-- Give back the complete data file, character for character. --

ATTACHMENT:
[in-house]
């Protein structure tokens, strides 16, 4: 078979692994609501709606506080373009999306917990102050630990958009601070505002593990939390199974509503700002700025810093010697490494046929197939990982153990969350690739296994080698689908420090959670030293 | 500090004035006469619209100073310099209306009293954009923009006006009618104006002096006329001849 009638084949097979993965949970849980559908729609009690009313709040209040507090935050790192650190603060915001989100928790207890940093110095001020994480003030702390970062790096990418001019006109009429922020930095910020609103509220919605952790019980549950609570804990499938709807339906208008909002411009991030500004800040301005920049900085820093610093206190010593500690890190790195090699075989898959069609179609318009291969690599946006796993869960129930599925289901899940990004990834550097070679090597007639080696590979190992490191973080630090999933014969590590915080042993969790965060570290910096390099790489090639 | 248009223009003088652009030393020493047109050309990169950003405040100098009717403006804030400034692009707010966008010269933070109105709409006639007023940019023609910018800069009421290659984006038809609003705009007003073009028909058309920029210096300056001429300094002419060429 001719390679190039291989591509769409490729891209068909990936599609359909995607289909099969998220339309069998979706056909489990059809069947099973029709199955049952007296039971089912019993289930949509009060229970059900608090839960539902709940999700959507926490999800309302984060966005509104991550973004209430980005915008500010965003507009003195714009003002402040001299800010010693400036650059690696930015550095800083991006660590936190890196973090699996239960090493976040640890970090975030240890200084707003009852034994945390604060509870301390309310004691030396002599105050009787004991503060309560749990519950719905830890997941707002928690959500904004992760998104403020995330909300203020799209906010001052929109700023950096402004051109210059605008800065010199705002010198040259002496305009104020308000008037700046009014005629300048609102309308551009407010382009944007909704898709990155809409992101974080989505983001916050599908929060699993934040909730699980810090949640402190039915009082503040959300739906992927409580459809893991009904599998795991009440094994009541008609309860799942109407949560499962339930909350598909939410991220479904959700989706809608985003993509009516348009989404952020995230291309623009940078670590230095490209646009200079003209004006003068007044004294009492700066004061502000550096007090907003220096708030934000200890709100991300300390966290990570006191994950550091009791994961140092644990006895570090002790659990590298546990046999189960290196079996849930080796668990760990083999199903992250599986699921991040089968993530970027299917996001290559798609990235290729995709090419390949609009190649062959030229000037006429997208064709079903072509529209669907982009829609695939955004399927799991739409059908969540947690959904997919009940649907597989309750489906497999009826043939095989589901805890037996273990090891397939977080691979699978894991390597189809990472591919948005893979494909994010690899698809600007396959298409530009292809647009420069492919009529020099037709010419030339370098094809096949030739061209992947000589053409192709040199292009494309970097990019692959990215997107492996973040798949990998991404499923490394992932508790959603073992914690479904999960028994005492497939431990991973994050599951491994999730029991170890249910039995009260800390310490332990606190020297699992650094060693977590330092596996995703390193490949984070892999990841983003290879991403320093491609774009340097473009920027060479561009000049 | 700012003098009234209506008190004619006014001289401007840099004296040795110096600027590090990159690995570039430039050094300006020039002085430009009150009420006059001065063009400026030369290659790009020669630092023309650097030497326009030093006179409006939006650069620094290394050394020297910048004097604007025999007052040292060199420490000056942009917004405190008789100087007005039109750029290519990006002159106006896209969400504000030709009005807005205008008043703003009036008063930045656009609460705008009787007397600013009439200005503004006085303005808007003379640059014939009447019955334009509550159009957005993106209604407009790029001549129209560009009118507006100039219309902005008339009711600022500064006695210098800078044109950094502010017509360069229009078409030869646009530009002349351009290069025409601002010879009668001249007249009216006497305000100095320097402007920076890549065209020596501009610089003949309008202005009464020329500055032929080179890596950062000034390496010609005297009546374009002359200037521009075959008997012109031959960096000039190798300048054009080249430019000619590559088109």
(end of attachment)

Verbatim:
[in-house]
């Protein structure tokens, strides 16, 4: 078979692994609501709606506080373009999306917990102050630990958009601070505002593990939390199974509503700002700025810093010697490494046929197939990982153990969350690739296994080698689908420090959670030293 | 500090004035006469619209100073310099209306009293954009923009006006009618104006002096006329001849 009638084949097979993965949970849980559908729609009690009313709040209040507090935050790192650190603060915001989100928790207890940093110095001020994480003030702390970062790096990418001019006109009429922020930095910020609103509220919605952790019980549950609570804990499938709807339906208008909002411009991030500004800040301005920049900085820093610093206190010593500690890190790195090699075989898959069609179609318009291969690599946006796993869960129930599925289901899940990004990834550097070679090597007639080696590979190992490191973080630090999933014969590590915080042993969790965060570290910096390099790489090639 | 248009223009003088652009030393020493047109050309990169950003405040100098009717403006804030400034692009707010966008010269933070109105709409006639007023940019023609910018800069009421290659984006038809609003705009007003073009028909058309920029210096300056001429300094002419060429 001719390679190039291989591509769409490729891209068909990936599609359909995607289909099969998220339309069998979706056909489990059809069947099973029709199955049952007296039971089912019993289930949509009060229970059900608090839960539902709940999700959507926490999800309302984060966005509104991550973004209430980005915008500010965003507009003195714009003002402040001299800010010693400036650059690696930015550095800083991006660590936190890196973090699996239960090493976040640890970090975030240890200084707003009852034994945390604060509870301390309310004691030396002599105050009787004991503060309560749990519950719905830890997941707002928690959500904004992760998104403020995330909300203020799209906010001052929109700023950096402004051109210059605008800065010199705002010198040259002496305009104020308000008037700046009014005629300048609102309308551009407010382009944007909704898709990155809409992101974080989505983001916050599908929060699993934040909730699980810090949640402190039915009082503040959300739906992927409580459809893991009904599998795991009440094994009541008609309860799942109407949560499962339930909350598909939410991220479904959700989706809608985003993509009516348009989404952020995230291309623009940078670590230095490209646009200079003209004006003068007044004294009492700066004061502000550096007090907003220096708030934000200890709100991300300390966290990570006191994950550091009791994961140092644990006895570090002790659990590298546990046999189960290196079996849930080796668990760990083999199903992250599986699921991040089968993530970027299917996001290559798609990235290729995709090419390949609009190649062959030229000037006429997208064709079903072509529209669907982009829609695939955004399927799991739409059908969540947690959904997919009940649907597989309750489906497999009826043939095989589901805890037996273990090891397939977080691979699978894991390597189809990472591919948005893979494909994010690899698809600007396959298409530009292809647009420069492919009529020099037709010419030339370098094809096949030739061209992947000589053409192709040199292009494309970097990019692959990215997107492996973040798949990998991404499923490394992932508790959603073992914690479904999960028994005492497939431990991973994050599951491994999730029991170890249910039995009260800390310490332990606190020297699992650094060693977590330092596996995703390193490949984070892999990841983003290879991403320093491609774009340097473009920027060479561009000049 | 700012003098009234209506008190004619006014001289401007840099004296040795110096600027590090990159690995570039430039050094300006020039002085430009009150009420006059001065063009400026030369290659790009020669630092023309650097030497326009030093006179409006939006650069620094290394050394020297910048004097604007025999007052040292060199420490000056942009917004405190008789100087007005039109750029290519990006002159106006896209969400504000030709009005807005205008008043703003009036008063930045656009609460705008009787007397600013009439200005503004006085303005808007003379640059014939009447019955334009509550159009957005993106209604407009790029001549129209560009009118507006100039219309902005008339009711600022500064006695210098800078044109950094502010017509360069229009078409030869646009530009002349351009290069025409601002010879009668001249007249009216006497305000100095320097402007920076890549065209020596501009610089003949309008202005009464020329500055032929080179890596950062000034390496010609005297009546374009002359200037521009075959008997012109031959960096000039190798300048054009080249430019000619590559088109």